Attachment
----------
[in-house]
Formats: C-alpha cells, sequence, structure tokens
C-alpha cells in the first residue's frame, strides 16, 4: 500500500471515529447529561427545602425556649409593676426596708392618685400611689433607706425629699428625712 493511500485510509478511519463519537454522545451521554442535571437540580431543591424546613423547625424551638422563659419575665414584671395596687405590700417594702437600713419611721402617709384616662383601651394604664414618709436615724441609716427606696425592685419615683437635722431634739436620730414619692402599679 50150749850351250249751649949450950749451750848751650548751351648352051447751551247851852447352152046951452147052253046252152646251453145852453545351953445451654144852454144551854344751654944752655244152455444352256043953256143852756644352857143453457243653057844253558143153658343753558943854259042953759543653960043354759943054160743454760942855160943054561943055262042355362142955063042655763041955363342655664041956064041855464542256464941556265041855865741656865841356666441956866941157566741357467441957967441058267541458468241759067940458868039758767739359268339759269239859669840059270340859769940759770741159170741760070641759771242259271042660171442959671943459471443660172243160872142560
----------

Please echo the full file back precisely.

[in-house]
Formats: C-alpha cells, sequence, structure tokens
C-alpha cells in the first residue's frame, strides 16, 4: 500500500471515529447529561427545602425556649409593676426596708392618685400611689433607706425629699428625712 493511500485510509478511519463519537454522545451521554442535571437540580431543591424546613423547625424551638422563659419575665414584671395596687405590700417594702437600713419611721402617709384616662383601651394604664414618709436615724441609716427606696425592685419615683437635722431634739436620730414619692402599679 50150749850351250249751649949450950749451750848751650548751351648352051447751551247851852447352152046951452147052253046252152646251453145852453545351953445451654144852454144551854344751654944752655244152455444352256043953256143852756644352857143453457243653057844253558143153658343753558943854259042953759543653960043354759943054160743454760942855160943054561943055262042355362142955063042655763041955363342655664041956064041855464542256464941556265041855865741656865841356666441956866941157566741357467441957967441058267541458468241759067940458868039758767739359268339759269239859669840059270340859769940759770741159170741760070641759771242259271042660171442959671943459471443660172243160872142560